Tom Metzen wasn't sure he'd see Scott Stevens walk again after that night last July. As he watched a medical helicopter land on the Canterbury Park turf course, ready to rush the badly injured jockey to the hospital, Metzen felt certain he would never see his friend ride again.
So Metzen wasn't terribly disappointed when Fight On Gino finished last in a five-horse field Friday night at Canterbury's season opener. The horse tired in the slop, but he came back safe and sound -- as did Stevens, back in the saddle at the Shakopee track. Half an hour later, Stevens had better luck aboard Afleetmovinangel, sweeping past the field in the stretch to earn his first victory of the new season.
The last time Stevens rode here, he wondered whether he would survive a horrific spill. As his broken bones, damaged nerves and collapsed lungs began to heal, he felt determined to ride again. Friday, not even the mud caked on his face could keep Stevens from smiling all night long.
A crowd of 5,818 turned out for the first evening of a 62-day season at Canterbury Park. Handle on the eight-race card was $178,178, and total handle was $366,119. The first stakes races of the season, the 10,000 Lakes Stakes and the Lady Slipper Stakes, will be run Saturday.
"I feel very blessed," said Stevens, 50, who rode seven of the eight races on opening night. "It took a lot of hard work, a lot of physical therapy, but I had a great winter in Phoenix. And I love it here. It's great to be back."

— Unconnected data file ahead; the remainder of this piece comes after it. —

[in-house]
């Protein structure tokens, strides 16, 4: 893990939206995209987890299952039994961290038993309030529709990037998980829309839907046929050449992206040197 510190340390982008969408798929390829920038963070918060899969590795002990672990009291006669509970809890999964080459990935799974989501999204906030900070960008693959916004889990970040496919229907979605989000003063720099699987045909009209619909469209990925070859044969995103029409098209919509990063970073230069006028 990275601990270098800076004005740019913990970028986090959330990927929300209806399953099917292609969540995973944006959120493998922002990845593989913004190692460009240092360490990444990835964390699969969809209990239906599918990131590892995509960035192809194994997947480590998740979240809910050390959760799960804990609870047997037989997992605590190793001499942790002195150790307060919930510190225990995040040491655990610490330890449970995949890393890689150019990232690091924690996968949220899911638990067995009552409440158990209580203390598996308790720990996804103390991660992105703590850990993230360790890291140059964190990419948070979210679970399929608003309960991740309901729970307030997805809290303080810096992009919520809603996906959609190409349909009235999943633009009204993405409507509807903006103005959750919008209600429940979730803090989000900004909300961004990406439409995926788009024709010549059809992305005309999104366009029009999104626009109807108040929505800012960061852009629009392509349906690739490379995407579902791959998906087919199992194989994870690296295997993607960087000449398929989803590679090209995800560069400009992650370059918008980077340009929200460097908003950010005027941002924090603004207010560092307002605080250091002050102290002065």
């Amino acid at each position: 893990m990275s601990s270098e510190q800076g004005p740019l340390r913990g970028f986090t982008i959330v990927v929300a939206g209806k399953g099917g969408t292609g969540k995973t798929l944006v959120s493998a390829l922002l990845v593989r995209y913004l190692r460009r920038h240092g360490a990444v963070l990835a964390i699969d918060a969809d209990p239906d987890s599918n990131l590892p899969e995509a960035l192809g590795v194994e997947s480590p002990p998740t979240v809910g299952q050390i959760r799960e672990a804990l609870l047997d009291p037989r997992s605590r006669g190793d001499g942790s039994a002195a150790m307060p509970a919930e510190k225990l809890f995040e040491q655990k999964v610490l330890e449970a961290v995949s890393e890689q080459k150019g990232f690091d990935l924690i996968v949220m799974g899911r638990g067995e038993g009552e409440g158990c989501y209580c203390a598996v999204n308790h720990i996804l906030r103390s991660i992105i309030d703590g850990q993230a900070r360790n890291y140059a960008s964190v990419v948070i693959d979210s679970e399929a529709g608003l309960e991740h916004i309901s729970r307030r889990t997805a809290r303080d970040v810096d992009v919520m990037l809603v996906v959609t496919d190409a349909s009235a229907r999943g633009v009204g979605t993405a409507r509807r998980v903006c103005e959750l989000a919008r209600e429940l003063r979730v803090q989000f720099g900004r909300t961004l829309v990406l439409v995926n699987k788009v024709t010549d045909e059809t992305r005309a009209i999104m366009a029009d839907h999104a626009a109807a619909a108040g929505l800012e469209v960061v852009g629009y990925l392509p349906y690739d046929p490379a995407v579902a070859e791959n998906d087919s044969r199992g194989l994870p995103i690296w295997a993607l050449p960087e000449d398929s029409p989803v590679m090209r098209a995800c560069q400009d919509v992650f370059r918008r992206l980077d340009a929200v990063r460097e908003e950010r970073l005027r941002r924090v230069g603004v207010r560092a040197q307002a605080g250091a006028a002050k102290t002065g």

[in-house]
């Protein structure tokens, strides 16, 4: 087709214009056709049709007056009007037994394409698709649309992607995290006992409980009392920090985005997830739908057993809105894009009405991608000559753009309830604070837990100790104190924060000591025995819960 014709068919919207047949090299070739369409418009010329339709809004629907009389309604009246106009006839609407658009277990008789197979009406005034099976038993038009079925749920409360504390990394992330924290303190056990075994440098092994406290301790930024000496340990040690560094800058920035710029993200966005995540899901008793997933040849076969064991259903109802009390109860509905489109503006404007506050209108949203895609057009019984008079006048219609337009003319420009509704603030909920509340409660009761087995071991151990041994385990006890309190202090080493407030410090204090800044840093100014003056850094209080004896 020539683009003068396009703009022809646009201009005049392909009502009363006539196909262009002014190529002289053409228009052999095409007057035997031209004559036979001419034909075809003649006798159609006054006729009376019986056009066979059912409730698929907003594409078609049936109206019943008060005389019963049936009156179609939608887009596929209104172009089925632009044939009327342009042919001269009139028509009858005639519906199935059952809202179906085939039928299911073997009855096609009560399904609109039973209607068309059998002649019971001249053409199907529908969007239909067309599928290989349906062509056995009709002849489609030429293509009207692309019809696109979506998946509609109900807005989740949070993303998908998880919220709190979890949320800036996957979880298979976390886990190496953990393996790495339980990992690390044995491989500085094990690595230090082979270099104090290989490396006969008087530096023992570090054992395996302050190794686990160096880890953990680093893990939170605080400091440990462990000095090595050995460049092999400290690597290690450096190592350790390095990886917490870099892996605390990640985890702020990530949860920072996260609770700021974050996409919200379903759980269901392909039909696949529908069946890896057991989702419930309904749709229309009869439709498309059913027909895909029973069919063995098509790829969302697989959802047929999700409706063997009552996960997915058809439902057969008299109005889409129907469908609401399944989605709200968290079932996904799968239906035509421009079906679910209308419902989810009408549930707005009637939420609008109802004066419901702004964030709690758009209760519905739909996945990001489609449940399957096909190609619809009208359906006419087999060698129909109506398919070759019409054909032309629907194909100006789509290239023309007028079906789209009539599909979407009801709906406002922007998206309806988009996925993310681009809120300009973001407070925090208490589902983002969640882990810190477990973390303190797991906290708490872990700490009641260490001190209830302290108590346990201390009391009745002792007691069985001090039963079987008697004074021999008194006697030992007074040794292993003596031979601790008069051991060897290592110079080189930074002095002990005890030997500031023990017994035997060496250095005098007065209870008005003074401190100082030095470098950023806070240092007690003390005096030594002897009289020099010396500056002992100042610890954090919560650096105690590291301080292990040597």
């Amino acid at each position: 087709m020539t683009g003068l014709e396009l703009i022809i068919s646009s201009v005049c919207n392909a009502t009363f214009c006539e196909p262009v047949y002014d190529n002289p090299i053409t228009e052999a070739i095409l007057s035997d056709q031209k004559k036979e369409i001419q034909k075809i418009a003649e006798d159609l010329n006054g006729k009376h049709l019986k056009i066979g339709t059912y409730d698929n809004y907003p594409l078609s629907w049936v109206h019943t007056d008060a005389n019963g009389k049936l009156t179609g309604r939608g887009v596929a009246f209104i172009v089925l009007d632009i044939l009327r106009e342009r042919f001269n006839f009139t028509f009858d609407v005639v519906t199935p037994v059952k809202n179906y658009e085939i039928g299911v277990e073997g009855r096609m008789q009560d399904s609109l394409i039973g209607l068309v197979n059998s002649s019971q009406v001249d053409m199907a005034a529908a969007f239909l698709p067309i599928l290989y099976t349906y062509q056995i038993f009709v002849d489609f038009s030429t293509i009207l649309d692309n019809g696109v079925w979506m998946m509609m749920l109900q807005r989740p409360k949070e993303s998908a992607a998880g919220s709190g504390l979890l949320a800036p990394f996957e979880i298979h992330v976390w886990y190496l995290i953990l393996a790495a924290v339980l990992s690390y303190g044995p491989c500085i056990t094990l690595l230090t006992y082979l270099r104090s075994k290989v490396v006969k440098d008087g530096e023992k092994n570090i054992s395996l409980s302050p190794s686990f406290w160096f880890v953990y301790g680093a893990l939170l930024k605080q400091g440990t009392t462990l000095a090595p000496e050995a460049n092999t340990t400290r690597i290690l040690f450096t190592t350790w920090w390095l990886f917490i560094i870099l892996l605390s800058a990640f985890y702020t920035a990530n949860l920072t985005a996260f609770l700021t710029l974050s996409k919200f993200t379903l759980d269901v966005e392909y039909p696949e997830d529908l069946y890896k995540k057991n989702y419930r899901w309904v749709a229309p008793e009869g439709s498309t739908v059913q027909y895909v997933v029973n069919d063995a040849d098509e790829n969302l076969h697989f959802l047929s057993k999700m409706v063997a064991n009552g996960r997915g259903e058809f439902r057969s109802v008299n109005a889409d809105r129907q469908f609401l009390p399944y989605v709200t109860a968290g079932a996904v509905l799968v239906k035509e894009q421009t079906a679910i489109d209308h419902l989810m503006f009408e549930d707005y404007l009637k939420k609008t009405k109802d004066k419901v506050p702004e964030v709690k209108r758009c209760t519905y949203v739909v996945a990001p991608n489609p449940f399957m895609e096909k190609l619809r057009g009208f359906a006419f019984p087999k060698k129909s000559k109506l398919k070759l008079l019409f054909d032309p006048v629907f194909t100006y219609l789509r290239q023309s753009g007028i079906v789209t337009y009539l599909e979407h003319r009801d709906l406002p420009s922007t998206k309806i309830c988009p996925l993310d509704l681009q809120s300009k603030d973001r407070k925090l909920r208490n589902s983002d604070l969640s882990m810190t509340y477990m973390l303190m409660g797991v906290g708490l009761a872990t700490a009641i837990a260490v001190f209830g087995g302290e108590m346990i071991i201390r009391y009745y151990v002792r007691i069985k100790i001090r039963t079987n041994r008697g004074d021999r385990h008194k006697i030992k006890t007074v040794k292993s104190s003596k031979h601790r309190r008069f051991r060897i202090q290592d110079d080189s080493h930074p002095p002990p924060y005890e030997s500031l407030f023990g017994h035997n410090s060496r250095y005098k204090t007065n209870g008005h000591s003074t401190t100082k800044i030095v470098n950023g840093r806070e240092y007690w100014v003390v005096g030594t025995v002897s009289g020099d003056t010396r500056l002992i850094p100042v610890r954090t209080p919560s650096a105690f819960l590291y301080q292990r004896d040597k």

His many Minnesota fans returned his affection, gathering outside in the rain to holler his name in the paddock and lean over the fence to hug him in the winners' circle. Metzen, who has long put Stevens aboard the horses he owns, shook his head in wonder, amazed to see Stevens as strong as ever.
On July 2, Stevens' mount in the sixth race at Canterbury broke a leg and pitched him to the dirt. He broke his sternum, both collarbones and several ribs -- some in more than one place -- and had a tear in his spleen. That night, as Stevens gasped for air, Metzen feared the worst.
Stevens spent three days in intensive care after the accident. By September, he had healed enough to begin rehabilitation. The same therapist who helped him recover from another career injury -- a ruptured knee ligament suffered in a track accident in 2008 -- guided him through two months of grueling workouts to rebuild his strength and flexibility.
Stevens resumed riding in November at Turf Paradise in Phoenix. On March 18 at that track, he won his 4,000th thoroughbred race aboard a horse named Summer Nights, a mare owned and trained by Miguel Silva -- the same guy whose horse Stevens was riding when he had his accident at Canterbury.
Despite missing the first part of the Turf Paradise season, Stevens finished third in the jockey standings with 77 victories. He also maintained his reputation as a man who cares deeply about his sport and the people in it, one of the reasons Metzen was so delighted that Stevens defied the odds and returned to riding.
"I wasn't sure he was going to live," said Metzen, of St. Paul. "I told him not to come back. And I know his mom and dad didn't want him to ride, and neither did his girlfriend.
"But he won't quit. He just loves it so much, and he's such a good-hearted guy; he's always helping out anyone who needs it. He's doing great, and it's great to have him back."
Metzen said Stevens will be back aboard Fight On Gino for the horse's next race. The only lingering effect from the accident, Stevens said, is some numbness in his right pinkie finger -- something he hardly notices, now that he's back doing the only job he ever wanted to do.
"It doesn't really bother me," he said. "I feel good, and I'm ready to go. I'm looking forward to a good summer here.''